Fernandina Fishing Report

Fernandina – April Fishing Report

 

Date:    2-20-19
Author: Terry D. Lacoss
Amelia Island Fishing Report

 

       Largemouth bass will be spawning in Lofton, Boggy, Thomas’ and the St. Mary’s rivers just before and right on the full moon which arrives on April 19th. While many of Florida lakes and rivers have already experienced a major spawn, the deep northeast Florida river systems are typically a month late.

Look for a late afternoon flood tide when the water temperatures are warmest, and the bass beds are fully covered with a flooding tide to produce freshwater bass weighing over the ten-pound mark.  Also, shallow sloughs located off the main channel are prime spawning waters.

Working a gold colored #11 Rapala slowly on the surface and tight to the shoreline is key when tempting giant bass to smack your plug when protecting their spawning bed. Dark colored weightless plastic warms are also effective when fished slowly along the river edges and sloughs.

When all else fails, float a wild shiner under a small float, which is the number one fishing tactic for taking Northeast Florida largemouth bass. Freshwater fishermen may have a difficult time purchasing wild shiners, however chumming a shallow lake with fish pellets then tossing a cast net will produce enough wild shiners for a long day of bass fishing.
When fishing with wild shiners twenty-pound fishing line and heavier is a must.  A #1 kahle hook is attached to the business end of your fishing line with a small amount of super glue added to the knot.  Handle you wild shiner with wet hands while barbing the shiner from the bottom of the mouth right out through the top of the head. A small float is attached to the main line just high enough to keep the live bait from snagging the bottom.  When a bass strikes the shiner, it will typically swallow the live bait head first. Reel in the slack fishing line and set the hook firmly with a landing net handy for capturing that freshwater catch of a lifetime!

Be sure and take a photo of your trophy catch while measuring and recording the length and width.  A catch and release mount will allow your catch to produce many future bass generations!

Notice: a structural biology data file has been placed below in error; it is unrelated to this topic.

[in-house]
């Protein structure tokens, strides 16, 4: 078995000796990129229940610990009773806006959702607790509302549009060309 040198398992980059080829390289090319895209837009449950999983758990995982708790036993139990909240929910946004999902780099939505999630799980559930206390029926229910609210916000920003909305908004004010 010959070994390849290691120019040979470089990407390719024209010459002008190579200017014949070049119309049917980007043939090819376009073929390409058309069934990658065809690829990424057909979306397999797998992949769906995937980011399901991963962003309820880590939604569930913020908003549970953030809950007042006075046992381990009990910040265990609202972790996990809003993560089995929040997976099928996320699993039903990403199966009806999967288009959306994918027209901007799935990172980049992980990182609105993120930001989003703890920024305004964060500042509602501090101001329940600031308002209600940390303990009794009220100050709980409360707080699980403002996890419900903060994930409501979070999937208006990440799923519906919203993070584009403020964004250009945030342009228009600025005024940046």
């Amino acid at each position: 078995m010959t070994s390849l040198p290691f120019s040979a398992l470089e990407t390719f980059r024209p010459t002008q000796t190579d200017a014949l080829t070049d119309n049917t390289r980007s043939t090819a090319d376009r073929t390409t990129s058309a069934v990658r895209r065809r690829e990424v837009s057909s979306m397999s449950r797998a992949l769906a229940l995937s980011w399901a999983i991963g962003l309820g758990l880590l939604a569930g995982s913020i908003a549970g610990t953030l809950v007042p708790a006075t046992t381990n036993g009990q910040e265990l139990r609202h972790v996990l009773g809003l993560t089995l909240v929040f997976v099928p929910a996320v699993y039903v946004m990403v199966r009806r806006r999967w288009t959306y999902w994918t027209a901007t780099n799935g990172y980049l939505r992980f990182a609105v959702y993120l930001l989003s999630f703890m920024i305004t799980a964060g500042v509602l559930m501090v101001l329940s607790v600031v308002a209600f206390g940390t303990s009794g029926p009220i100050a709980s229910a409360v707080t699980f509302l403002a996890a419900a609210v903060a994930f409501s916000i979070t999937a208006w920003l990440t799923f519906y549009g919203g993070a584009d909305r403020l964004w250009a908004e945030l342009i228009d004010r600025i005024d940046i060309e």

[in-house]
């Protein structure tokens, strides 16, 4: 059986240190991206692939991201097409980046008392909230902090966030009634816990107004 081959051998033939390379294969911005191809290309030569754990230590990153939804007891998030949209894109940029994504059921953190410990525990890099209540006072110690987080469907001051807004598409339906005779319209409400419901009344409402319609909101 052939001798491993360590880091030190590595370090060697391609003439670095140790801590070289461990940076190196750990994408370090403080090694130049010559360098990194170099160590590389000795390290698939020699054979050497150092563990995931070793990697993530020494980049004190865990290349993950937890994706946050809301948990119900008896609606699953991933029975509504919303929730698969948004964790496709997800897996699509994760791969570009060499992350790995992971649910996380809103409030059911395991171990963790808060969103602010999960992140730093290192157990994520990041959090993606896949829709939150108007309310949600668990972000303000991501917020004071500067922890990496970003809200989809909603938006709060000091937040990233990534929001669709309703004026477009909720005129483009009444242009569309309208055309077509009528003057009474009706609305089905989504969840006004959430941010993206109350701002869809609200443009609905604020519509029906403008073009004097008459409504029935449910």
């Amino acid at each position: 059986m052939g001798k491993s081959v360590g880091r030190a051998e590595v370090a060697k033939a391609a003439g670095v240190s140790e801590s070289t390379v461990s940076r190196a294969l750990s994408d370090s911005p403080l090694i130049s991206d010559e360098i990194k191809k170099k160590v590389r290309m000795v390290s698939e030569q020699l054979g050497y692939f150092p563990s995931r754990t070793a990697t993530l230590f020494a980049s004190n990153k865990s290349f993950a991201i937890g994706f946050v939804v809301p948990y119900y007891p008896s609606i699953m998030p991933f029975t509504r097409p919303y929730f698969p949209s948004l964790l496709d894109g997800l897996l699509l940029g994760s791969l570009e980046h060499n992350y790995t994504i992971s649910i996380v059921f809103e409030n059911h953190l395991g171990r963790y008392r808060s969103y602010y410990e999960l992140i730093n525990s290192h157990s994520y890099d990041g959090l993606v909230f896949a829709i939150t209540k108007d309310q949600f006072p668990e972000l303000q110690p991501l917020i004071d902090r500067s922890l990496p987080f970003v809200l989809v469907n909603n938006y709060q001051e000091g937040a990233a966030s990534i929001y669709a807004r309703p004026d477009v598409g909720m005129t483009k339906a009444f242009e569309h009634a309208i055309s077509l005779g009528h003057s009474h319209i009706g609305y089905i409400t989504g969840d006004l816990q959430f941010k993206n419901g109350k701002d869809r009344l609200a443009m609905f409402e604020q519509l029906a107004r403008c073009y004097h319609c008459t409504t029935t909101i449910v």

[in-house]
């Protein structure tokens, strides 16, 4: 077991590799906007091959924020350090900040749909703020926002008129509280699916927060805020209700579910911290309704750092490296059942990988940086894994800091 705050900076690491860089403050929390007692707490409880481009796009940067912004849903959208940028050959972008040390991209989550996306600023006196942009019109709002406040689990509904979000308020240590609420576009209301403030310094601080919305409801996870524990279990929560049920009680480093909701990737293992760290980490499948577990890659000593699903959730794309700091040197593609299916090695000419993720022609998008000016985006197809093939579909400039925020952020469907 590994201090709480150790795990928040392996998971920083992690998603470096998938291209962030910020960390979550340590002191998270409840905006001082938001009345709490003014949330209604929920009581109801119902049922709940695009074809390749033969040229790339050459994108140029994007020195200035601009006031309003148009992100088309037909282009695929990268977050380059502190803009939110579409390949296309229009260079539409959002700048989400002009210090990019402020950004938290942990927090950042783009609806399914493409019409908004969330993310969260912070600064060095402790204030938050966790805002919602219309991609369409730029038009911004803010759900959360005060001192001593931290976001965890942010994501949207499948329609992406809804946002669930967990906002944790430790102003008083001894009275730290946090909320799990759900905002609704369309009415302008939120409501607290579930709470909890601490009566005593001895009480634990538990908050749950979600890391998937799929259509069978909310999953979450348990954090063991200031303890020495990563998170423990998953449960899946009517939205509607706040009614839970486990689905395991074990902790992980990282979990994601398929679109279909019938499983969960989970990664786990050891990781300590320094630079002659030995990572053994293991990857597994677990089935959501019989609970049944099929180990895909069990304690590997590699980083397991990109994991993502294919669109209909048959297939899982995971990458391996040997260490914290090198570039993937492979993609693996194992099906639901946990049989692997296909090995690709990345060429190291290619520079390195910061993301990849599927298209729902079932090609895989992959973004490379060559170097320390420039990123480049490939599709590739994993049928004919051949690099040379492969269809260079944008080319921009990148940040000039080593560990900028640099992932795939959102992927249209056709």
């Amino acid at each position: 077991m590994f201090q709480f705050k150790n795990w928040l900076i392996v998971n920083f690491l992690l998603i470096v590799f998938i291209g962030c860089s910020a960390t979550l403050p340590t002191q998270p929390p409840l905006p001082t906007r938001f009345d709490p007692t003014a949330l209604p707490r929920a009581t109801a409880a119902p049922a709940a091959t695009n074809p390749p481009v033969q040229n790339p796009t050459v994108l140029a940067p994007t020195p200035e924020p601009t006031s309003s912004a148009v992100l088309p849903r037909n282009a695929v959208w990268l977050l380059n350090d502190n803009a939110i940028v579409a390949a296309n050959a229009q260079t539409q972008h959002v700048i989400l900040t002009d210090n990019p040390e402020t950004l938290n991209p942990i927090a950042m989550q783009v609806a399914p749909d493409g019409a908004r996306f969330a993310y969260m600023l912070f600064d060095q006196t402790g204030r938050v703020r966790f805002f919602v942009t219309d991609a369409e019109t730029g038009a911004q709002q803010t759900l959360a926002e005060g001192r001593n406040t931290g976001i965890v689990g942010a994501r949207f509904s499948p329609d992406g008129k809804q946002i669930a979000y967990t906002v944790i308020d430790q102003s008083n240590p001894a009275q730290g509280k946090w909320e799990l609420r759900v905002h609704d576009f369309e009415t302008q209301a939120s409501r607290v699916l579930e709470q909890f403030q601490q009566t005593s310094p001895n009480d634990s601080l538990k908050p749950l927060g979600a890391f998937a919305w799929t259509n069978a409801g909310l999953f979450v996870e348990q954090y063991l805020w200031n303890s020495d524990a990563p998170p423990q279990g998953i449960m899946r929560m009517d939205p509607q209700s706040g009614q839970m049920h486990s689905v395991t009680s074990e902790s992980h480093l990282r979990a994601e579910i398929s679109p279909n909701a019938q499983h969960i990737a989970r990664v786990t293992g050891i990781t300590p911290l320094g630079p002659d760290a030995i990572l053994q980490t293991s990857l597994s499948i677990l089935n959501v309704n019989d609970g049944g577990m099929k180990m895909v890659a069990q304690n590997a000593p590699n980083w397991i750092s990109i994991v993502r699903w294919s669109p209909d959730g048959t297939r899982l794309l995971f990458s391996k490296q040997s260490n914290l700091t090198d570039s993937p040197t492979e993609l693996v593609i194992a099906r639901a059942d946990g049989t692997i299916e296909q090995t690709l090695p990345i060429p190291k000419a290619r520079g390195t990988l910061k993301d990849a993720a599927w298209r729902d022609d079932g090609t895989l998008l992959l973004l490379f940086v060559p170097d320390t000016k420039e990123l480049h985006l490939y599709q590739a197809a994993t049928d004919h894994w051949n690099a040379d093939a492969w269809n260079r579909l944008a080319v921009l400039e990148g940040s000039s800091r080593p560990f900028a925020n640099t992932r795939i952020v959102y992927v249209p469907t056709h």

Black drum fishing will also be in full swing during the month of April along the beaches, inlets and rivers of Amelia Island. Stella Moore landed an all tackle Florida IGFA world record black drum on March 28th, 1957. Her big fish weighed 93-pounds, Stella only weighed 89-pounds!  Eventually her record was topped, but her catch still holds the women’s 50-pound line class record.

David Cartwright holds the Florida all tackle black drum record with his 96-pound black drum he landed on April 12, 2001.  Cartwright was night fishing just off from “Main Beach” with a chunk of blue crab fished on the bottom when he made his historic catch!

Redfish will be tailing in the backwaters during the full moon in April as well where shallow bays have numerous shell beds and small feeder creeks.  Fishing with a Berkeley Gulp crab, or fly casting with a crab pattern fly is key when wading the flooding marshes.  Be sure and be on foot to wade at least one hour before the tide is scheduled to flood.
Offshore live bait trolling will improve during the middle of April for fast swimming king mackerel, cobia, Spanish mackerel, barracuda at many of the artificial reefs and live bottoms.  Typically, FB, HH and the Amberjack Hole will produce the best action during the month of April.

Slow trolling with live cigar minnows, mullet, or menhaden is key when targeting fast swimming offshore striking gamefish.

Bottom fishing should be excellent at FB,FA and KBY reefs for cobia, black sea bass, triggerfish, flounder and sheephead.  Red snapper and grouper will be out of season.  Fish dead on the bottom with fresh local squid, cut baits, or live cigar minnows.

For more fishing and charter information call 904-261-2870, or visit ameliaangler.com.

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